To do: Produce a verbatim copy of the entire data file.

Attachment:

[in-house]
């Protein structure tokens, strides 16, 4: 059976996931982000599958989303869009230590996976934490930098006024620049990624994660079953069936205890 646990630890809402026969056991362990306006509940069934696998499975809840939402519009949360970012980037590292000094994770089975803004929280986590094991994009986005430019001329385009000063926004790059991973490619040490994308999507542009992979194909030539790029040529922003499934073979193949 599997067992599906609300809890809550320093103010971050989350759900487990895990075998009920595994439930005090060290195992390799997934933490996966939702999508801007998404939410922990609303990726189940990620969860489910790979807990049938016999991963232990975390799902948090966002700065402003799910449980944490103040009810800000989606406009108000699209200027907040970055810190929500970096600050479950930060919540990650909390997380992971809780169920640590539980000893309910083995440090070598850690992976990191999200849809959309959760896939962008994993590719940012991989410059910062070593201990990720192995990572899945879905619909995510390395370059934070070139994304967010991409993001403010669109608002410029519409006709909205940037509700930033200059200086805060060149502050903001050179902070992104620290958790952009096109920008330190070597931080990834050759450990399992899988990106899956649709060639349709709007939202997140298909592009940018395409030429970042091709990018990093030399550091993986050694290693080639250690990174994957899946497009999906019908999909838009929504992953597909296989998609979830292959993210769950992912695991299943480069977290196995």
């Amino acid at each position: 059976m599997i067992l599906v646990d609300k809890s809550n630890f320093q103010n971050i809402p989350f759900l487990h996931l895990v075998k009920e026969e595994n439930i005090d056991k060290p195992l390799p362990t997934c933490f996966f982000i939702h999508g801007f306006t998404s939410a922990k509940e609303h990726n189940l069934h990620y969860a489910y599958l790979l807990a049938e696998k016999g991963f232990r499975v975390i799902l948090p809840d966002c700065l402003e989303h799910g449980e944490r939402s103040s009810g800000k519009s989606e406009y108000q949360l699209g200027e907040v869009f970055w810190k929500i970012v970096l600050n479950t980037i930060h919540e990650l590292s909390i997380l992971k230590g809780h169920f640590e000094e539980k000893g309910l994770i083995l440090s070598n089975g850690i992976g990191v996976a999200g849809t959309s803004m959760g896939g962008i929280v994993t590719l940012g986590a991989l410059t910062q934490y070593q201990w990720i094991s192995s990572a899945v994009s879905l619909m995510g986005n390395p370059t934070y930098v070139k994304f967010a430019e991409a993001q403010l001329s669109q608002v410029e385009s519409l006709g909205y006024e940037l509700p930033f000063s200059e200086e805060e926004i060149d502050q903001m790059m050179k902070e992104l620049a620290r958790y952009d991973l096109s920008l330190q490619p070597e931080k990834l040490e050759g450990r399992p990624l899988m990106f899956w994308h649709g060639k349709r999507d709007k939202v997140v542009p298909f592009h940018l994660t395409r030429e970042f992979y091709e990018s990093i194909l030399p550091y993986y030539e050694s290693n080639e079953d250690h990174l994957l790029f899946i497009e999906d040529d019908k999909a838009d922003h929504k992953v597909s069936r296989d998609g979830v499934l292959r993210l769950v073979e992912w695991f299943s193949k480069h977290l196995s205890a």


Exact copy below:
[in-house]
């Protein structure tokens, strides 16, 4: 059976996931982000599958989303869009230590996976934490930098006024620049990624994660079953069936205890 646990630890809402026969056991362990306006509940069934696998499975809840939402519009949360970012980037590292000094994770089975803004929280986590094991994009986005430019001329385009000063926004790059991973490619040490994308999507542009992979194909030539790029040529922003499934073979193949 599997067992599906609300809890809550320093103010971050989350759900487990895990075998009920595994439930005090060290195992390799997934933490996966939702999508801007998404939410922990609303990726189940990620969860489910790979807990049938016999991963232990975390799902948090966002700065402003799910449980944490103040009810800000989606406009108000699209200027907040970055810190929500970096600050479950930060919540990650909390997380992971809780169920640590539980000893309910083995440090070598850690992976990191999200849809959309959760896939962008994993590719940012991989410059910062070593201990990720192995990572899945879905619909995510390395370059934070070139994304967010991409993001403010669109608002410029519409006709909205940037509700930033200059200086805060060149502050903001050179902070992104620290958790952009096109920008330190070597931080990834050759450990399992899988990106899956649709060639349709709007939202997140298909592009940018395409030429970042091709990018990093030399550091993986050694290693080639250690990174994957899946497009999906019908999909838009929504992953597909296989998609979830292959993210769950992912695991299943480069977290196995």
């Amino acid at each position: 059976m599997i067992l599906v646990d609300k809890s809550n630890f320093q103010n971050i809402p989350f759900l487990h996931l895990v075998k009920e026969e595994n439930i005090d056991k060290p195992l390799p362990t997934c933490f996966f982000i939702h999508g801007f306006t998404s939410a922990k509940e609303h990726n189940l069934h990620y969860a489910y599958l790979l807990a049938e696998k016999g991963f232990r499975v975390i799902l948090p809840d966002c700065l402003e989303h799910g449980e944490r939402s103040s009810g800000k519009s989606e406009y108000q949360l699209g200027e907040v869009f970055w810190k929500i970012v970096l600050n479950t980037i930060h919540e990650l590292s909390i997380l992971k230590g809780h169920f640590e000094e539980k000893g309910l994770i083995l440090s070598n089975g850690i992976g990191v996976a999200g849809t959309s803004m959760g896939g962008i929280v994993t590719l940012g986590a991989l410059t910062q934490y070593q201990w990720i094991s192995s990572a899945v994009s879905l619909m995510g986005n390395p370059t934070y930098v070139k994304f967010a430019e991409a993001q403010l001329s669109q608002v410029e385009s519409l006709g909205y006024e940037l509700p930033f000063s200059e200086e805060e926004i060149d502050q903001m790059m050179k902070e992104l620049a620290r958790y952009d991973l096109s920008l330190q490619p070597e931080k990834l040490e050759g450990r399992p990624l899988m990106f899956w994308h649709g060639k349709r999507d709007k939202v997140v542009p298909f592009h940018l994660t395409r030429e970042f992979y091709e990018s990093i194909l030399p550091y993986y030539e050694s290693n080639e079953d250690h990174l994957l790029f899946i497009e999906d040529d019908k999909a838009d922003h929504k992953v597909s069936r296989d998609g979830v499934l292959r993210l769950v073979e992912w695991f299943s193949k480069h977290l196995s205890a």